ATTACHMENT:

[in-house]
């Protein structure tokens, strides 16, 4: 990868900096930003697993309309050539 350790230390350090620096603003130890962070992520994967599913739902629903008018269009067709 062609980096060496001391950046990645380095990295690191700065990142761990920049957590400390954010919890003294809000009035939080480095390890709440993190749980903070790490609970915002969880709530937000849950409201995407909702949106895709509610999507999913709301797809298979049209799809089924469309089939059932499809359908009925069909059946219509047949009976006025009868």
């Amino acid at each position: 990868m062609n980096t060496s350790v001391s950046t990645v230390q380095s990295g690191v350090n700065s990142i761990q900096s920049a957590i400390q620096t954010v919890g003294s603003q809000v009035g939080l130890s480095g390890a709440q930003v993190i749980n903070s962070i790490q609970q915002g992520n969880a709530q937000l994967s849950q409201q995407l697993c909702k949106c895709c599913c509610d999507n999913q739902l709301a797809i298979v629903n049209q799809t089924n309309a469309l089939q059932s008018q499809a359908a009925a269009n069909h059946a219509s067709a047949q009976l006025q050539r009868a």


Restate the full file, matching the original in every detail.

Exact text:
[in-house]
């Protein structure tokens, strides 16, 4: 990868900096930003697993309309050539 350790230390350090620096603003130890962070992520994967599913739902629903008018269009067709 062609980096060496001391950046990645380095990295690191700065990142761990920049957590400390954010919890003294809000009035939080480095390890709440993190749980903070790490609970915002969880709530937000849950409201995407909702949106895709509610999507999913709301797809298979049209799809089924469309089939059932499809359908009925069909059946219509047949009976006025009868």
């Amino acid at each position: 990868m062609n980096t060496s350790v001391s950046t990645v230390q380095s990295g690191v350090n700065s990142i761990q900096s920049a957590i400390q620096t954010v919890g003294s603003q809000v009035g939080l130890s480095g390890a709440q930003v993190i749980n903070s962070i790490q609970q915002g992520n969880a709530q937000l994967s849950q409201q995407l697993c909702k949106c895709c599913c509610d999507n999913q739902l709301a797809i298979v629903n049209q799809t089924n309309a469309l089939q059932s008018q499809a359908a009925a269009n069909h059946a219509s067709a047949q009976l006025q050539r009868a």